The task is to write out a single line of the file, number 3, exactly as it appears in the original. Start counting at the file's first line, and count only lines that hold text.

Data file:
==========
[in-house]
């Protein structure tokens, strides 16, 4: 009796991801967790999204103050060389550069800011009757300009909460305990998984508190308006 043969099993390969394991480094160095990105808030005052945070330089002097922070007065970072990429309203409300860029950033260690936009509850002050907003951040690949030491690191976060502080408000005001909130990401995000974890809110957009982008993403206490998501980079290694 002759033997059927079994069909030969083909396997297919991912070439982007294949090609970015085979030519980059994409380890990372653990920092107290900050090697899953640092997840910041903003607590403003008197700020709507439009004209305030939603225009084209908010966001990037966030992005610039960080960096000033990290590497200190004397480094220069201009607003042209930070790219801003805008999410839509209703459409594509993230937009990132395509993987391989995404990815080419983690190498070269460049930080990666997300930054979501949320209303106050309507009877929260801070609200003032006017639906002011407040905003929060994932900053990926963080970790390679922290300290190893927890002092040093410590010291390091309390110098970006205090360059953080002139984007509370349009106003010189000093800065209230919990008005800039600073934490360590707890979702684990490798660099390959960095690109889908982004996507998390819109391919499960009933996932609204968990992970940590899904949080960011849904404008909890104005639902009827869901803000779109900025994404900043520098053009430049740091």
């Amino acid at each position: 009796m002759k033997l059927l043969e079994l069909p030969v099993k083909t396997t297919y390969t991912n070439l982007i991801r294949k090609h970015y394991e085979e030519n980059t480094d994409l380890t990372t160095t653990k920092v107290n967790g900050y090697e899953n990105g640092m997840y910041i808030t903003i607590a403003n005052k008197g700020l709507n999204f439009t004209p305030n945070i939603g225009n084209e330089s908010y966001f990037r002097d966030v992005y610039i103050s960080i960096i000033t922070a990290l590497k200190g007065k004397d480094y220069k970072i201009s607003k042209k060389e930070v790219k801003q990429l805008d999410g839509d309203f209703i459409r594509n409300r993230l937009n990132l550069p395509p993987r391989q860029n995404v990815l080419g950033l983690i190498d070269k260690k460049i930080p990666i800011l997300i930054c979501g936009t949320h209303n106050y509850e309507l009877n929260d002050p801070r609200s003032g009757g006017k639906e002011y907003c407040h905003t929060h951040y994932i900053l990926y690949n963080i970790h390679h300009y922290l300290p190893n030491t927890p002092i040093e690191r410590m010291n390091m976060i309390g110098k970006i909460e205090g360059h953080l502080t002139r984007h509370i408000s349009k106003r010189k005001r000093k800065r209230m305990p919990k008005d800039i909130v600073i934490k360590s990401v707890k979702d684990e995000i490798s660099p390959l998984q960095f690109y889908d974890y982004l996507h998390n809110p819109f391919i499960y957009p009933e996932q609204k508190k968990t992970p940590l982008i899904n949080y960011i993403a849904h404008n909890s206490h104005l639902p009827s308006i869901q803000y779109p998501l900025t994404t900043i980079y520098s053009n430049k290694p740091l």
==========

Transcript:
């Amino acid at each position: 009796m002759k033997l059927l043969e079994l069909p030969v099993k083909t396997t297919y390969t991912n070439l982007i991801r294949k090609h970015y394991e085979e030519n980059t480094d994409l380890t990372t160095t653990k920092v107290n967790g900050y090697e899953n990105g640092m997840y910041i808030t903003i607590a403003n005052k008197g700020l709507n999204f439009t004209p305030n945070i939603g225009n084209e330089s908010y966001f990037r002097d966030v992005y610039i103050s960080i960096i000033t922070a990290l590497k200190g007065k004397d480094y220069k970072i201009s607003k042209k060389e930070v790219k801003q990429l805008d999410g839509d309203f209703i459409r594509n409300r993230l937009n990132l550069p395509p993987r391989q860029n995404v990815l080419g950033l983690i190498d070269k260690k460049i930080p990666i800011l997300i930054c979501g936009t949320h209303n106050y509850e309507l009877n929260d002050p801070r609200s003032g009757g006017k639906e002011y907003c407040h905003t929060h951040y994932i900053l990926y690949n963080i970790h390679h300009y922290l300290p190893n030491t927890p002092i040093e690191r410590m010291n390091m976060i309390g110098k970006i909460e205090g360059h953080l502080t002139r984007h509370i408000s349009k106003r010189k005001r000093k800065r209230m305990p919990k008005d800039i909130v600073i934490k360590s990401v707890k979702d684990e995000i490798s660099p390959l998984q960095f690109y889908d974890y982004l996507h998390n809110p819109f391919i499960y957009p009933e996932q609204k508190k968990t992970p940590l982008i899904n949080y960011i993403a849904h404008n909890s206490h104005l639902p009827s308006i869901q803000y779109p998501l900025t994404t900043i980079y520098s053009n430049k290694p740091l």